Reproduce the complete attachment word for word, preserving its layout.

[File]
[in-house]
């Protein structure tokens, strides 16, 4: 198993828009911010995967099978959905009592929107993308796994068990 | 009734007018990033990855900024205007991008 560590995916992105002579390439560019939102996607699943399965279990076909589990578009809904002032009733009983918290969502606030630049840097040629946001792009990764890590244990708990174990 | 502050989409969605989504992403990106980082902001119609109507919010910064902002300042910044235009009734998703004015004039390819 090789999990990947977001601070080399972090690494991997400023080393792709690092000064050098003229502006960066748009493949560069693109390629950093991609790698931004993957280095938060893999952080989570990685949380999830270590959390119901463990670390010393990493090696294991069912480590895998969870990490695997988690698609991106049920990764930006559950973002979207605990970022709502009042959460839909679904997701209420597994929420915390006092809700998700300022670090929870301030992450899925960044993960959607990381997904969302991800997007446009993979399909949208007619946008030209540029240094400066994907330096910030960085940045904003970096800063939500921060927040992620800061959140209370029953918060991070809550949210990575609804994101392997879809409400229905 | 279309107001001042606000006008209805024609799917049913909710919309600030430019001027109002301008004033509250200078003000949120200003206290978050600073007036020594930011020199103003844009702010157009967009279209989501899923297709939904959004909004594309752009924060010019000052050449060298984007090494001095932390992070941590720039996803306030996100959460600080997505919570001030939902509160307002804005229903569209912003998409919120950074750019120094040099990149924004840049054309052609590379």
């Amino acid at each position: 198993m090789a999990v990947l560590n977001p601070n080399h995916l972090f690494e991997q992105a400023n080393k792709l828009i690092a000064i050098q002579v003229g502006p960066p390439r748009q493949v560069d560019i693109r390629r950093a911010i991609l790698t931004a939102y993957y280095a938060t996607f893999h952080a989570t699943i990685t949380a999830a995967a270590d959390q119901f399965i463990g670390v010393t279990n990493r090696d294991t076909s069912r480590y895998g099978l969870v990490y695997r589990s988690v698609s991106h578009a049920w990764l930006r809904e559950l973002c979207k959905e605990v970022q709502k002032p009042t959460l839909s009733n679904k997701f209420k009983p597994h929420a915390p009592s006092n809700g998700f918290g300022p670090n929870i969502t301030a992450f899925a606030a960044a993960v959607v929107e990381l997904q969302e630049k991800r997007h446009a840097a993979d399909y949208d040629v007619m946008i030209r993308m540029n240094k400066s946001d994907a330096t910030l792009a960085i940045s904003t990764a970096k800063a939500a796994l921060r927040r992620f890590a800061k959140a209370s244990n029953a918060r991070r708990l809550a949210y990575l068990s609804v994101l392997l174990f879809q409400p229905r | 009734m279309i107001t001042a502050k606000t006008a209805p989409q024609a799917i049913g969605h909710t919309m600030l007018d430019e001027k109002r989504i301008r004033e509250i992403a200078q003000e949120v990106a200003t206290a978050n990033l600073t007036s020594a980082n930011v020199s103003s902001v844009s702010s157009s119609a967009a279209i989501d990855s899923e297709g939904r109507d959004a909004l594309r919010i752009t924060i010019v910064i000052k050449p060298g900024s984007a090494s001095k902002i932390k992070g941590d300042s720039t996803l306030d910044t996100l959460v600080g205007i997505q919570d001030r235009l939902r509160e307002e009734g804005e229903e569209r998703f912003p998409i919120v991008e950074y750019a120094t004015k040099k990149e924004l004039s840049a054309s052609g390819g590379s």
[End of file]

[in-house]
């Protein structure tokens, strides 16, 4: 198993828009911010995967099978959905009592929107993308796994068990 | 009734007018990033990855900024205007991008 560590995916992105002579390439560019939102996607699943399965279990076909589990578009809904002032009733009983918290969502606030630049840097040629946001792009990764890590244990708990174990 | 502050989409969605989504992403990106980082902001119609109507919010910064902002300042910044235009009734998703004015004039390819 090789999990990947977001601070080399972090690494991997400023080393792709690092000064050098003229502006960066748009493949560069693109390629950093991609790698931004993957280095938060893999952080989570990685949380999830270590959390119901463990670390010393990493090696294991069912480590895998969870990490695997988690698609991106049920990764930006559950973002979207605990970022709502009042959460839909679904997701209420597994929420915390006092809700998700300022670090929870301030992450899925960044993960959607990381997904969302991800997007446009993979399909949208007619946008030209540029240094400066994907330096910030960085940045904003970096800063939500921060927040992620800061959140209370029953918060991070809550949210990575609804994101392997879809409400229905 | 279309107001001042606000006008209805024609799917049913909710919309600030430019001027109002301008004033509250200078003000949120200003206290978050600073007036020594930011020199103003844009702010157009967009279209989501899923297709939904959004909004594309752009924060010019000052050449060298984007090494001095932390992070941590720039996803306030996100959460600080997505919570001030939902509160307002804005229903569209912003998409919120950074750019120094040099990149924004840049054309052609590379």
């Amino acid at each position: 198993m090789a999990v990947l560590n977001p601070n080399h995916l972090f690494e991997q992105a400023n080393k792709l828009i690092a000064i050098q002579v003229g502006p960066p390439r748009q493949v560069d560019i693109r390629r950093a911010i991609l790698t931004a939102y993957y280095a938060t996607f893999h952080a989570t699943i990685t949380a999830a995967a270590d959390q119901f399965i463990g670390v010393t279990n990493r090696d294991t076909s069912r480590y895998g099978l969870v990490y695997r589990s988690v698609s991106h578009a049920w990764l930006r809904e559950l973002c979207k959905e605990v970022q709502k002032p009042t959460l839909s009733n679904k997701f209420k009983p597994h929420a915390p009592s006092n809700g998700f918290g300022p670090n929870i969502t301030a992450f899925a606030a960044a993960v959607v929107e990381l997904q969302e630049k991800r997007h446009a840097a993979d399909y949208d040629v007619m946008i030209r993308m540029n240094k400066s946001d994907a330096t910030l792009a960085i940045s904003t990764a970096k800063a939500a796994l921060r927040r992620f890590a800061k959140a209370s244990n029953a918060r991070r708990l809550a949210y990575l068990s609804v994101l392997l174990f879809q409400p229905r | 009734m279309i107001t001042a502050k606000t006008a209805p989409q024609a799917i049913g969605h909710t919309m600030l007018d430019e001027k109002r989504i301008r004033e509250i992403a200078q003000e949120v990106a200003t206290a978050n990033l600073t007036s020594a980082n930011v020199s103003s902001v844009s702010s157009s119609a967009a279209i989501d990855s899923e297709g939904r109507d959004a909004l594309r919010i752009t924060i010019v910064i000052k050449p060298g900024s984007a090494s001095k902002i932390k992070g941590d300042s720039t996803l306030d910044t996100l959460v600080g205007i997505q919570d001030r235009l939902r509160e307002e009734g804005e229903e569209r998703f912003p998409i919120v991008e950074y750019a120094t004015k040099k990149e924004l004039s840049a054309s052609g390819g590379s």